What Rate Should Freelance Reporters Charge?

This is an interesting question for stenographers across the country. What rate should be charged? What is fair? What is a good amount of money?

I have often simply left the answer at: It should be more. I have a body of work on this site that talks about negotiation, inflation, and makes several cases for higher rates for New York freelance. It bears repeating that in New York, the current private regular rate mandated to be charged by officials is about $4.30 per page. If you’re a freelancer paying your own taxes, advertising, business costs, benefits, or workers compensation insurance, then you should consider trying to make more than that by any means necessary, including realtime, rough, daily delivery, and copy sales. The skills you bring to the table are as important as your ability to negotiate and seek out work.

Without more fanfare, let’s turn to what I did tonight. I designed a very small calculator program that takes the user’s input of how much annual salary they want to make, and divides that by all the different rates someone might charge per page to figure out how many pages you need to make that annual salary. It then takes the pages and divides those pages by 20, assuming that’s how many pages a person transcribes an hour. Then it divides  those hours by 7 to tell you how many 7-hour workdays you need to make that money. To tailor this to yourself specifically, you can either edit the calculator, do the calculations manually, or simply half, double, or triple your transcription speed.

I understand that most people do not really do anything with computer code, so I ran the program for several different salary ranges.

These are the calculations if you want to make:

$25,000 a year.

$50,000 a year.

$75,000 a year.

$100,000 a year.

$125,000 a year.

$150,000 a year.

$175,000 a year.

$200,000 a year.

The moral of the story is obvious: The lower your rate is, the more pages you need to make money. The higher your rate is, the fewer pages you need to make money. But to see this in action, let’s just take one point of data: $5.00 per page.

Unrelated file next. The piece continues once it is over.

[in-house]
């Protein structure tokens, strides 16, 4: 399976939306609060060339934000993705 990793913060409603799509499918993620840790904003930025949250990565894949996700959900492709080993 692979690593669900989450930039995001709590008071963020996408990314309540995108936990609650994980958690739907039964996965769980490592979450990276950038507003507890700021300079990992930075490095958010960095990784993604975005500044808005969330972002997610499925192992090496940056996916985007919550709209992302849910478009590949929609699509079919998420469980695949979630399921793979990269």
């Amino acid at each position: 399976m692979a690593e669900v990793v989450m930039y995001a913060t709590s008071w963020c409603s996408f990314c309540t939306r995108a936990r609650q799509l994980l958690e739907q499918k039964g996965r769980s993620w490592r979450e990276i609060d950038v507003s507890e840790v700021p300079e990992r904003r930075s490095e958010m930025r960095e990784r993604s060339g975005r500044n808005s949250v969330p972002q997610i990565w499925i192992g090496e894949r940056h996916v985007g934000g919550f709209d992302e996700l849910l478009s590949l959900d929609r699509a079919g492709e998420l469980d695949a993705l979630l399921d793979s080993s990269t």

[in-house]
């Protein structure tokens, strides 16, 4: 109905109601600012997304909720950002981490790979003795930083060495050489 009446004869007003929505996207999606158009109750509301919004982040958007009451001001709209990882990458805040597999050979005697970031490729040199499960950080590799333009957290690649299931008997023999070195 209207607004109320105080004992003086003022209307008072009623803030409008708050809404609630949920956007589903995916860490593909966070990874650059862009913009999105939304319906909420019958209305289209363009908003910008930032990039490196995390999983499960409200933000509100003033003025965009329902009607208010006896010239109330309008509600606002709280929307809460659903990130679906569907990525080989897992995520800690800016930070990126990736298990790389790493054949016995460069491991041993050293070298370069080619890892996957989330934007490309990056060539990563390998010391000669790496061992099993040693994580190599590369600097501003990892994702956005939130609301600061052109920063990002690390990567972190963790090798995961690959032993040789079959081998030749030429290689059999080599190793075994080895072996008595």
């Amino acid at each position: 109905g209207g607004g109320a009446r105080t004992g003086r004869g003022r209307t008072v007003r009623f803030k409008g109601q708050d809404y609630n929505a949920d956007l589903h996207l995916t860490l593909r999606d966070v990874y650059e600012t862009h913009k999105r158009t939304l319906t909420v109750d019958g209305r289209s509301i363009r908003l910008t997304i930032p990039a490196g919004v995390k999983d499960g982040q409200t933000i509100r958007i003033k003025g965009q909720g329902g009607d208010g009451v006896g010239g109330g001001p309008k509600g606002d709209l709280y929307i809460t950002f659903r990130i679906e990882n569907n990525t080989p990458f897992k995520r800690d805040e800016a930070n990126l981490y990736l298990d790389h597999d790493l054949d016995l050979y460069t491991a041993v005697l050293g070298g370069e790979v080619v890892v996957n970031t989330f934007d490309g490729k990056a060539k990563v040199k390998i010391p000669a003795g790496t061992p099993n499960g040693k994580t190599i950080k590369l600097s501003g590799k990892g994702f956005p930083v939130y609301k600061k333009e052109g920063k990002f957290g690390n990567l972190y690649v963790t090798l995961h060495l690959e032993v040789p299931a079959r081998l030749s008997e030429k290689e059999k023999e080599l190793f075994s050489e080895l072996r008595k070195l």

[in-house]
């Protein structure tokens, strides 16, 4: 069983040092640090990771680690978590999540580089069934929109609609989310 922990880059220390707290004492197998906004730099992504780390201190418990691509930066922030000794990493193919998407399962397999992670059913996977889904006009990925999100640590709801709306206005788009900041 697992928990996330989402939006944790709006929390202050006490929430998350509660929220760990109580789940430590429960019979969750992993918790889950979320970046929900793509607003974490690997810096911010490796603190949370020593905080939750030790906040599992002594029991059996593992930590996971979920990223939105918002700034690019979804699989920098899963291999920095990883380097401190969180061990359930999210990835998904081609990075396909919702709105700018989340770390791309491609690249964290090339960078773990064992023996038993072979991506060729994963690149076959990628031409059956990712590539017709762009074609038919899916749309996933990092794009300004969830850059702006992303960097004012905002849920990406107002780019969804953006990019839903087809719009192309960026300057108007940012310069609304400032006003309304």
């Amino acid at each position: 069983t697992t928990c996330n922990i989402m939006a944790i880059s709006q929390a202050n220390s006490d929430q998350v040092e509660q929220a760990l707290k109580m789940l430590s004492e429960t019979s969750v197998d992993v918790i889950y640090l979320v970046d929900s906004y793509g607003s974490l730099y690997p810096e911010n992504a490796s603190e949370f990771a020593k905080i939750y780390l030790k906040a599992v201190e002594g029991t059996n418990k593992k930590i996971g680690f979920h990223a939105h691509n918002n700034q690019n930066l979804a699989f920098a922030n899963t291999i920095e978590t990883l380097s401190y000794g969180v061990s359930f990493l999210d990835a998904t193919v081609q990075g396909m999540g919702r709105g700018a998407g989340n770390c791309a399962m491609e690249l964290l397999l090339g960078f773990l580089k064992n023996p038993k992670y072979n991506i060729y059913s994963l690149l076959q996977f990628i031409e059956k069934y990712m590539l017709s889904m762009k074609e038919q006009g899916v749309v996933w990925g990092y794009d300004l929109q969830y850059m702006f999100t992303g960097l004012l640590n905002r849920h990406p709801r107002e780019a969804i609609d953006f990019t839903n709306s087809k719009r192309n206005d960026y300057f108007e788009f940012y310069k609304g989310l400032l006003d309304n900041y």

At $5.00 per page, you need about 35 days worth of transcribing to make $25,000 a year.

That’s about 70 days to make $50,000 a year.

That’s 140 7-hour days of transcription to make $100,000 a year.

Anecdotally, if we spend an hour transcribing for every hour we are on the machine, that’s 280 7-hour days of work. There are only 260 weekdays a year. That means to make that $100,000 a year you’re giving up 10 weekends a year at $5.00 a page. Increase the rate to 5.50 and you’re giving up no weekends. 50 cents makes that much of a difference.

Bottom line? Your rate is going to dictate not only your income, but your quality of life. Strive to be a good reporter, know your market, team up with a mentor, and make sure you’re getting paid enough to reach your goals.

 

 

A Word On Raises

The bottom line of this story is going to be, “you need to ask for a raise.” What was quite common in my New York freelance years was many of us accepted, year after year, what agencies handed out. It is time for us to step out of our court reporting skins and be business people.

There’s something called inflation. The really low level summary of inflation is that as more money is produced the value of existing money decreases, meaning item values go up. That’s why you could live off less money back in the 50s or 60s, and why everything is so expensive now.

The buying power of the money in the bank goes down every year, and every year, the services you provide need to be charged at a higher rate so that you have the same buying power.

Try it for yourself. Get an inflation calculator, type in your very first page rate or salary, the year you started, and the year it is now. A reporter told me that in 1989 they made $2.50. That’s worth $5.11 now. If they aren’t making $5.11, their buying power is shot.

I did it myself. I sat down and said what’s a good starting rate for 2018? I was given $3.25 in 2011. Inflation calculator says that’s worth $3.66 now. I had a few friends who started at $4. That’s worth $4.50 now. But who wants to work for the same exact money every year? No. We want a raise. So what would a raise of 3% a year look like? Year 1, you start at $4.00. By year 6, you should be making $4.60. Look at those numbers again. Just to have the same exact buying power 2011 to now, you need $4.50 a page. To give yourself a $0.10 raise after six years, you need $4.60. Your cost of living is going to go up, and unless you make more money every year, your quality of life is going to go down.

That’s really it. This is my case and my explanation for why we have to start talking about our rates. We have to start informing each other about simple business principles. We need to keep an eye on that inflation rate. We need to really take a close look at what we make on all our services and ask ourselves why our money for our associations, charities, and causes are so tight. We need to admit one thing: You need to ask for a raise.